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dc.contributor.advisorAskew, Thomas R., 1955-
dc.contributor.authorHelwig, Tommaso
dc.date.accessioned2016-06-24T16:13:01Z
dc.date.available2016-06-24T16:13:01Z
dc.date.issued2016
dc.identifier.urihttp://hdl.handle.net/10920/30431
dc.description29 p.en_US
dc.description.abstractIn the summer and winter of 2015 the author had the opportunity to work at A.S.S (Automation System Services) End of Arm Tooling, shadowing engineers and learning how to design and build EOATs for various products. A.S.S is a company that designs and builds EOATs that grab and remove a product from its mold. Normally comprised of plastic, products range from car dash boards to washer machine doors. A company that is looking to produce a certain part out of a mold would send to A.S.S. the CAD (Computer Assisted Design) data and/or a trial part(s) from the mold itself. CAD data is a 3D model produced on a computer that allow engineers to visualize and alter the tool without having to physically create it. Trial parts are simply the plastic parts sent from the factory. A.S.S. is also beginning to integrate 3D printing to print off its own trial parts. The CAD data would be analyzed, dimensions would be set, and a plan of approach would be made to construct an EOAT for the product. If test products from the mold were sent as well than tests could be run upon completion of the EOAT to confirm its ability to secure the part and function properly. After completion, the EOAT would be sent out, and if the business’s location was close enough, an engineer would accompany the EOAT to supervise the first trials on the customer’s robots. The engineer’s job is to make sure everything is in order, and if it is not, to fix any problems. The EOATs the author worked with are powered by pressurized air and used electronical sensors.en_US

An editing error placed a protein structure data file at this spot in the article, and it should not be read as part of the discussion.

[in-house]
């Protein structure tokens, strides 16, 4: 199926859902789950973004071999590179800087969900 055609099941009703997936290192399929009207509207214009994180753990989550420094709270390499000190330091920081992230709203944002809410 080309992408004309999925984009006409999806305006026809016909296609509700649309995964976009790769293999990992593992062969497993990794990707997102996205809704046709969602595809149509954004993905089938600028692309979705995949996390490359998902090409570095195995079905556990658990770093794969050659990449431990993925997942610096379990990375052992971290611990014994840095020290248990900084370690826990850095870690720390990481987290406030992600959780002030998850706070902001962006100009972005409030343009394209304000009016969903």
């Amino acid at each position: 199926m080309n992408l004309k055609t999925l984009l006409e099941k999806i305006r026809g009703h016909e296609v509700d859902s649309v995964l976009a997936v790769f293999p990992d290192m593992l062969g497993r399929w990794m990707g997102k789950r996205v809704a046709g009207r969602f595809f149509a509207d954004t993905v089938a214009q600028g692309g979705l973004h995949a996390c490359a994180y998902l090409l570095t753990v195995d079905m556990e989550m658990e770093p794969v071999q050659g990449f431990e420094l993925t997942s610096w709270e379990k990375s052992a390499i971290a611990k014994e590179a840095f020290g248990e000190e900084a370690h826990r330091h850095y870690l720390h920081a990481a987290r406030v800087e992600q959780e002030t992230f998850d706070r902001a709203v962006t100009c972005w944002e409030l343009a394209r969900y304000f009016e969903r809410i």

dc.format.mimetypeapplication/pdf
dc.language.isoen_USen_US
dc.relation.ispartofSenior Individualized Projects. Computer Science.
dc.relation.ispartofKalamazoo College Computer Science Senior Individualized Projects Collection
dc.rightsU.S. copyright laws protect this material. Commercial use or distribution of this material is not permitted without prior written
dc.titleRobotic Arm and End of Arm Tooling Analysisen_US
dc.typeThesisen_US
KCollege.Access.ContactIf you are not a current Kalamazoo College student, faculty, or staff member, email dspace@kzoo.edu to request access to this thesis.


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  • Physics Senior Individualized Projects [304]
    This collection includes Senior Individualized Projects (SIP's) completed in the Physics Department. Abstracts are generally available to the public, but PDF files are available only to current Kalamazoo College students, faculty, and staff.

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